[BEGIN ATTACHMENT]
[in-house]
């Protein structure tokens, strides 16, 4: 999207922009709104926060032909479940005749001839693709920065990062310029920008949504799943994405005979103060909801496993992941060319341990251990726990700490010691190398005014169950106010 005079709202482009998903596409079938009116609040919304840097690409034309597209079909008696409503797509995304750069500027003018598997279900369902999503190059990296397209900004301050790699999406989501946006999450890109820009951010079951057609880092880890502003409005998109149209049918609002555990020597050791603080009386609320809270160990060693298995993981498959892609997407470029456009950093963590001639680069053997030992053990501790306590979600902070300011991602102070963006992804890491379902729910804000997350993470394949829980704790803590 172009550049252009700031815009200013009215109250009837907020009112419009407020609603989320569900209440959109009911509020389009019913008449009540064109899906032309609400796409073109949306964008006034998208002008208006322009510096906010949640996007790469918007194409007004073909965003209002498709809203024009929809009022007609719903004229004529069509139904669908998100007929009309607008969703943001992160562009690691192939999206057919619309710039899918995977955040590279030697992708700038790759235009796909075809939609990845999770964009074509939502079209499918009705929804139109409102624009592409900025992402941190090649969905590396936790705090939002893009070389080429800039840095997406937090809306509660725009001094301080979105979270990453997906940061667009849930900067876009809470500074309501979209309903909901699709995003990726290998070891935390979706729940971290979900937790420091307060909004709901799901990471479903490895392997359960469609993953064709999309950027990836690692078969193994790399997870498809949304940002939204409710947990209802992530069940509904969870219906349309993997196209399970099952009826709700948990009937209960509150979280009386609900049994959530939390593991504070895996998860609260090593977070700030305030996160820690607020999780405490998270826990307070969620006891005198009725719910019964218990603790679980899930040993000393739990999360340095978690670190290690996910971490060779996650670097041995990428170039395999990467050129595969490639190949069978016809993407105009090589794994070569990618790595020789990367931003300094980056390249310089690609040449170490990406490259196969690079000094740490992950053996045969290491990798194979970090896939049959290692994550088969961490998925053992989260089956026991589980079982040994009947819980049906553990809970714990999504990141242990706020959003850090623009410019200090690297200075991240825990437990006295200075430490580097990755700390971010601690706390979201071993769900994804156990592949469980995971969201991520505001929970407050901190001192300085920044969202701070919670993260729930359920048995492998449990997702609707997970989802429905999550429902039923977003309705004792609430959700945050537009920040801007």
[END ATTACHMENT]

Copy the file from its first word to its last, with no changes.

[in-house]
């Protein structure tokens, strides 16, 4: 999207922009709104926060032909479940005749001839693709920065990062310029920008949504799943994405005979103060909801496993992941060319341990251990726990700490010691190398005014169950106010 005079709202482009998903596409079938009116609040919304840097690409034309597209079909008696409503797509995304750069500027003018598997279900369902999503190059990296397209900004301050790699999406989501946006999450890109820009951010079951057609880092880890502003409005998109149209049918609002555990020597050791603080009386609320809270160990060693298995993981498959892609997407470029456009950093963590001639680069053997030992053990501790306590979600902070300011991602102070963006992804890491379902729910804000997350993470394949829980704790803590 172009550049252009700031815009200013009215109250009837907020009112419009407020609603989320569900209440959109009911509020389009019913008449009540064109899906032309609400796409073109949306964008006034998208002008208006322009510096906010949640996007790469918007194409007004073909965003209002498709809203024009929809009022007609719903004229004529069509139904669908998100007929009309607008969703943001992160562009690691192939999206057919619309710039899918995977955040590279030697992708700038790759235009796909075809939609990845999770964009074509939502079209499918009705929804139109409102624009592409900025992402941190090649969905590396936790705090939002893009070389080429800039840095997406937090809306509660725009001094301080979105979270990453997906940061667009849930900067876009809470500074309501979209309903909901699709995003990726290998070891935390979706729940971290979900937790420091307060909004709901799901990471479903490895392997359960469609993953064709999309950027990836690692078969193994790399997870498809949304940002939204409710947990209802992530069940509904969870219906349309993997196209399970099952009826709700948990009937209960509150979280009386609900049994959530939390593991504070895996998860609260090593977070700030305030996160820690607020999780405490998270826990307070969620006891005198009725719910019964218990603790679980899930040993000393739990999360340095978690670190290690996910971490060779996650670097041995990428170039395999990467050129595969490639190949069978016809993407105009090589794994070569990618790595020789990367931003300094980056390249310089690609040449170490990406490259196969690079000094740490992950053996045969290491990798194979970090896939049959290692994550088969961490998925053992989260089956026991589980079982040994009947819980049906553990809970714990999504990141242990706020959003850090623009410019200090690297200075991240825990437990006295200075430490580097990755700390971010601690706390979201071993769900994804156990592949469980995971969201991520505001929970407050901190001192300085920044969202701070919670993260729930359920048995492998449990997702609707997970989802429905999550429902039923977003309705004792609430959700945050537009920040801007």